Many organisations fall under strict email and document retention regulations, where failure to comply can lead to expensive fines or worse.
By default, deleted Office 365 data is non-recoverable after a maximum of 30 days. Longer retention times are only possible with more costly or expensive editions of Office 365. And if your Office 365 subscription is ever cancelled, all your data is automatically deleted after 90 days. Having your own backup copies of your Office 365 data ensures you can comply with regulations regardless of your Office 365 edition or whether your subscription is cancelled.
The Office 365 terms of service currently limit Microsoft’s liability to $5,000 or your last 12 months’ subscription fees should anything happen to your data— assuming you can prove it was Microsoft’s fault. In contrast, the liability you might face if your Office 365 data were lost is potentially unlimited. Given the amount of risk you bear, it’s prudent to keep a copy of your Office 365 backup data in a secure, non-Microsoft location.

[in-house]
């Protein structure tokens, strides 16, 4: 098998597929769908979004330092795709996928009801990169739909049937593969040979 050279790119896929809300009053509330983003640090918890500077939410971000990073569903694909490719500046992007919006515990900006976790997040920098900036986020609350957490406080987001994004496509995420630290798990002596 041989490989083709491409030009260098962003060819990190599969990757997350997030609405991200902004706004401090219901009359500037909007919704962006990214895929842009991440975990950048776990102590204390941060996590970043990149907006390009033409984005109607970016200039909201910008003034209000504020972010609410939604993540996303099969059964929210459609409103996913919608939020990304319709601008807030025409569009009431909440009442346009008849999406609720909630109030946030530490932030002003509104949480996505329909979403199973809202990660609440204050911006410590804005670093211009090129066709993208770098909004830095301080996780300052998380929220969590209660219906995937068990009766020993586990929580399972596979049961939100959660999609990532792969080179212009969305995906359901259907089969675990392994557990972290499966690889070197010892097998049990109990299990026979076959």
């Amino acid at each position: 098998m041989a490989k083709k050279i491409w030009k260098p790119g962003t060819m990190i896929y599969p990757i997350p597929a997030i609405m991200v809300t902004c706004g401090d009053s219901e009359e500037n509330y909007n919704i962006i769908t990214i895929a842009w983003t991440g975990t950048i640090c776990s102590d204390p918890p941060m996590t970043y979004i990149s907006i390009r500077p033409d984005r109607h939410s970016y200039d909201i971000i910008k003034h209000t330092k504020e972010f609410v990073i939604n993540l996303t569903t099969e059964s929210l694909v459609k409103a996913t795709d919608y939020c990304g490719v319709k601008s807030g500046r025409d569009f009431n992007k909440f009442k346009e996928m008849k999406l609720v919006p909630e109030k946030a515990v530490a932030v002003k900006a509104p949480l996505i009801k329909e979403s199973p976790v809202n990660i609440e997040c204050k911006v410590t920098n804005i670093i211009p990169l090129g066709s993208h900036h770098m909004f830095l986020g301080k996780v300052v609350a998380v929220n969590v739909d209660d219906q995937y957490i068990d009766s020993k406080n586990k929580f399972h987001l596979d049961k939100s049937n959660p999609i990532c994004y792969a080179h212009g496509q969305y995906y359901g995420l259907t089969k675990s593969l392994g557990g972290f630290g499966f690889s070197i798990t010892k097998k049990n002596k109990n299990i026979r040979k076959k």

3. Audit Rights.
The Office 365 terms of service give you no audit rights. This is problematic if, as part of an audit, you are required to show the physical location where your data is stored. Maintaining a backup copy of your Office 365 data in a secure location that you can audit may be an acceptable way to work around this problem.
4. Vendor Lock-in.
Having all your Office 365 data in the Microsoft cloud effectively marries you to Microsoft, for better or for worse. If you want to keep your options open, then maintaining a backup copy of your Office 365 data makes it much easier to consider migrating to another vendor’s office productivity service.
Take control of your Office 365 Security - call us